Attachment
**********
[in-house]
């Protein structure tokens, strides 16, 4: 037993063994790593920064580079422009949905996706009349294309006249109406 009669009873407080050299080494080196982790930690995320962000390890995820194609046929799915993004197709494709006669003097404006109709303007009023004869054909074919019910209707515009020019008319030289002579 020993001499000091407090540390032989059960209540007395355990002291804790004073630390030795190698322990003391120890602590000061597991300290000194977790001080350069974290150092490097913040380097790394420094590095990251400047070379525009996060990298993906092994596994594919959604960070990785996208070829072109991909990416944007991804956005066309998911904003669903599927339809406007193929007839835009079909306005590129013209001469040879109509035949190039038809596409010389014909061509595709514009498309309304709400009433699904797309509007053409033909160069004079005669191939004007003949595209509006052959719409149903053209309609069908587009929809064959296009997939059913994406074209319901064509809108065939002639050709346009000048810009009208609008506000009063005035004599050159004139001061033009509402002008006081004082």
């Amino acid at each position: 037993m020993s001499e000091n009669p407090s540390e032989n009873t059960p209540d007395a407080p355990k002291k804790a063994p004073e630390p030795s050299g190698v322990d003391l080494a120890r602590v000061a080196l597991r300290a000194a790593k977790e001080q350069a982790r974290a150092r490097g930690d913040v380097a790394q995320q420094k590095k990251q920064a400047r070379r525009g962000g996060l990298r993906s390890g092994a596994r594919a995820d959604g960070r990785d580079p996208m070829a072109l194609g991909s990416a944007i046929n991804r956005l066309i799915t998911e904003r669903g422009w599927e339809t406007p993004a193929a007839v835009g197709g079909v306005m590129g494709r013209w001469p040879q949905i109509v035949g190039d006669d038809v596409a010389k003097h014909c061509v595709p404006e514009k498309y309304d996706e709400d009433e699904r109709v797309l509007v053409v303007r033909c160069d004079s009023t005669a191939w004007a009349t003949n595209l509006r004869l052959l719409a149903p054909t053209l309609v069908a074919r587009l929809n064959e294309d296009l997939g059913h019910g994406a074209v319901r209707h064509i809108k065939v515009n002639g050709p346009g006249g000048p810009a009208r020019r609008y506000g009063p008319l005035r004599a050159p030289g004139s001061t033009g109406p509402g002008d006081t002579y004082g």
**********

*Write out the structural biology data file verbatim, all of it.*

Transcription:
[in-house]
């Protein structure tokens, strides 16, 4: 037993063994790593920064580079422009949905996706009349294309006249109406 009669009873407080050299080494080196982790930690995320962000390890995820194609046929799915993004197709494709006669003097404006109709303007009023004869054909074919019910209707515009020019008319030289002579 020993001499000091407090540390032989059960209540007395355990002291804790004073630390030795190698322990003391120890602590000061597991300290000194977790001080350069974290150092490097913040380097790394420094590095990251400047070379525009996060990298993906092994596994594919959604960070990785996208070829072109991909990416944007991804956005066309998911904003669903599927339809406007193929007839835009079909306005590129013209001469040879109509035949190039038809596409010389014909061509595709514009498309309304709400009433699904797309509007053409033909160069004079005669191939004007003949595209509006052959719409149903053209309609069908587009929809064959296009997939059913994406074209319901064509809108065939002639050709346009000048810009009208609008506000009063005035004599050159004139001061033009509402002008006081004082």
């Amino acid at each position: 037993m020993s001499e000091n009669p407090s540390e032989n009873t059960p209540d007395a407080p355990k002291k804790a063994p004073e630390p030795s050299g190698v322990d003391l080494a120890r602590v000061a080196l597991r300290a000194a790593k977790e001080q350069a982790r974290a150092r490097g930690d913040v380097a790394q995320q420094k590095k990251q920064a400047r070379r525009g962000g996060l990298r993906s390890g092994a596994r594919a995820d959604g960070r990785d580079p996208m070829a072109l194609g991909s990416a944007i046929n991804r956005l066309i799915t998911e904003r669903g422009w599927e339809t406007p993004a193929a007839v835009g197709g079909v306005m590129g494709r013209w001469p040879q949905i109509v035949g190039d006669d038809v596409a010389k003097h014909c061509v595709p404006e514009k498309y309304d996706e709400d009433e699904r109709v797309l509007v053409v303007r033909c160069d004079s009023t005669a191939w004007a009349t003949n595209l509006r004869l052959l719409a149903p054909t053209l309609v069908a074919r587009l929809n064959e294309d296009l997939g059913h019910g994406a074209v319901r209707h064509i809108k065939v515009n002639g050709p346009g006249g000048p810009a009208r020019r609008y506000g009063p008319l005035r004599a050159p030289g004139s001061t033009g109406p509402g002008d006081t002579y004082g």